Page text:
Adobe's DRM vexes e-book owners
One of the chief advantages touted by Adobe Systems for its e-book copy protection technology, called Adobe Digital Experience Protection Technology (ADEPT), is that consumers can buy e-books for one e-reader and freely transfer them to other such devices, as well as their Mac and Windows computers.
While that’s possible with Amazon.com’s Kindle, which uses its own file format and Digital Rights Management (DRM) scheme, it requires more hassle. And it’s unclear whether it will be possible at all with e-books purchased for the iPad from Apple’s coming iBookstore, due to Apple’s reported plan to use its own FairPlay DRM.
But users say ADEPT fails to live up to Adobe’s promise of interoperability between e-readers and e-book stores. For instance, e-books bought from Barnes & Noble, for now, work only on the nook e-reader—not other popular e-readers such as the Sony Reader, even though both use Adobe’s DRM.
This was noted in a review earlier this week by MobileTechReview. But users have also complained for months about the issue on Barnes & Noble’s user forum and on the Sony Reader’s forum.
Adobe DRM a mirage?
Others say the effectiveness of Adobe’s DRM is a mirage, pointing to cracks in ADEPT that have allegedly enabled Barnes & Noble customers to transfer their e-books to other e-readers besides the nook.
On its Web site, Adobe openly admits that e-books sold by Barnes & Noble should “initially” not work on other Adobe-compatible e-readers. That’s because Barnes & Noble is using a new, more liberal form of ADEPT that requires users to enter in a password to read the e-book.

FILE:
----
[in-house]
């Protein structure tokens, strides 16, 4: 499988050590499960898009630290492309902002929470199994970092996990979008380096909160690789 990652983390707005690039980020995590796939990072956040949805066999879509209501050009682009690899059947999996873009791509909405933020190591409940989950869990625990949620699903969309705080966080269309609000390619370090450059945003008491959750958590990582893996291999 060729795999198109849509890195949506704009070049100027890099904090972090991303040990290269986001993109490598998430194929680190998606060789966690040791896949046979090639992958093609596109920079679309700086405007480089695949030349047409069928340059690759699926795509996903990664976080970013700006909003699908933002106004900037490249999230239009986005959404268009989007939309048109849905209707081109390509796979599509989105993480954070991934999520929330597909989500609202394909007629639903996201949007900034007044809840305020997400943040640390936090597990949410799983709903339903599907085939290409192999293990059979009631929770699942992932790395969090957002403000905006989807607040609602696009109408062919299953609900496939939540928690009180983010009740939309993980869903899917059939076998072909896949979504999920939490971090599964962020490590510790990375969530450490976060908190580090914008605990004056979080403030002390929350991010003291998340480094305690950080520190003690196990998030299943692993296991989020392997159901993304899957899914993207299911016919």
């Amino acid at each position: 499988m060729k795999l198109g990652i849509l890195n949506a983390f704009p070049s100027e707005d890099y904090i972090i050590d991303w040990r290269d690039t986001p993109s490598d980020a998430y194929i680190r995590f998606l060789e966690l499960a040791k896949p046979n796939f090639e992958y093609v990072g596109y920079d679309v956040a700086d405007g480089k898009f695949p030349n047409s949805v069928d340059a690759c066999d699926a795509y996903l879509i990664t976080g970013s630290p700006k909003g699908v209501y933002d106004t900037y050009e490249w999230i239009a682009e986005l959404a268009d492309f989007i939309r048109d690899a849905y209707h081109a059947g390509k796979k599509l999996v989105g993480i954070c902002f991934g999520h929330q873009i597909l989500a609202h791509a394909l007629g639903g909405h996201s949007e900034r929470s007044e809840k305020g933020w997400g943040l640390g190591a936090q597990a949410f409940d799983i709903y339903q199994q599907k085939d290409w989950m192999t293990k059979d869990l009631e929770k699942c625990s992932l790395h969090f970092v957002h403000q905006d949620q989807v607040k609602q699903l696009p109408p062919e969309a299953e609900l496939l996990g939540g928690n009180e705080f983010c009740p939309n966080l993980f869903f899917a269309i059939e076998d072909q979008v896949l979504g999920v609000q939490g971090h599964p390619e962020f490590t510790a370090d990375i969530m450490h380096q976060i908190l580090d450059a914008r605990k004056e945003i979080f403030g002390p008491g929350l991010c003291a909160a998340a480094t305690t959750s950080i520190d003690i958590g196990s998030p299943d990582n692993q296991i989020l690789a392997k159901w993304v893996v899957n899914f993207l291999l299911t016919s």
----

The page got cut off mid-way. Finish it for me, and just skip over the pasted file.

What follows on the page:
Available as part of the Adobe Content Server 5 software to be released later this year, this ‘social DRM’ makes it easier for users to loan e-books to close friends and family.
The problem appears to be that all other e-readers use Adobe’s current Content Server 4 software, which doesn’t offer a password option and puts a hard cap of 12 devices for any particular e-book.
Adobe downplays issue
Adobe business development manager Nick Bogaty downplays the problem.
“There should be no issues for devices that have the most recent version of the Adobe Reader SDK [Software Development Kit],” he said Wednesday. Adobe is pushing e-book vendors and publishers not to create DRM islands as Amazon and Apple have, he said. “There are contractual obligations for interoperability between stores and devices—that’s the whole benefit of our platform.”
But Mike McGuire, an analyst with Gartner, says the “concerns” are valid.
“There are some incompatibilities,” he said. This gives ammunition for Apple and Amazon.com to fire back at those who criticize them for not embracing Adobe’s DRM or ePub, respectively, he said.
Paul Biba, editor of the e-book blog, TeleRead, goes further, arguing that the current complaints fulfill the predictions made earlier by critics that any DRM would inevitably create confusion and friction that could possibly stunt the e-book market.
“Everybody, except Amazon, is practically lying through their teeth by telling consumers that they are using the so-called ‘standard’ ePub format and how this is a great benefit to everybody. Hogwash!” Biba wrote earlier this week. “The whole thing is a fraud.”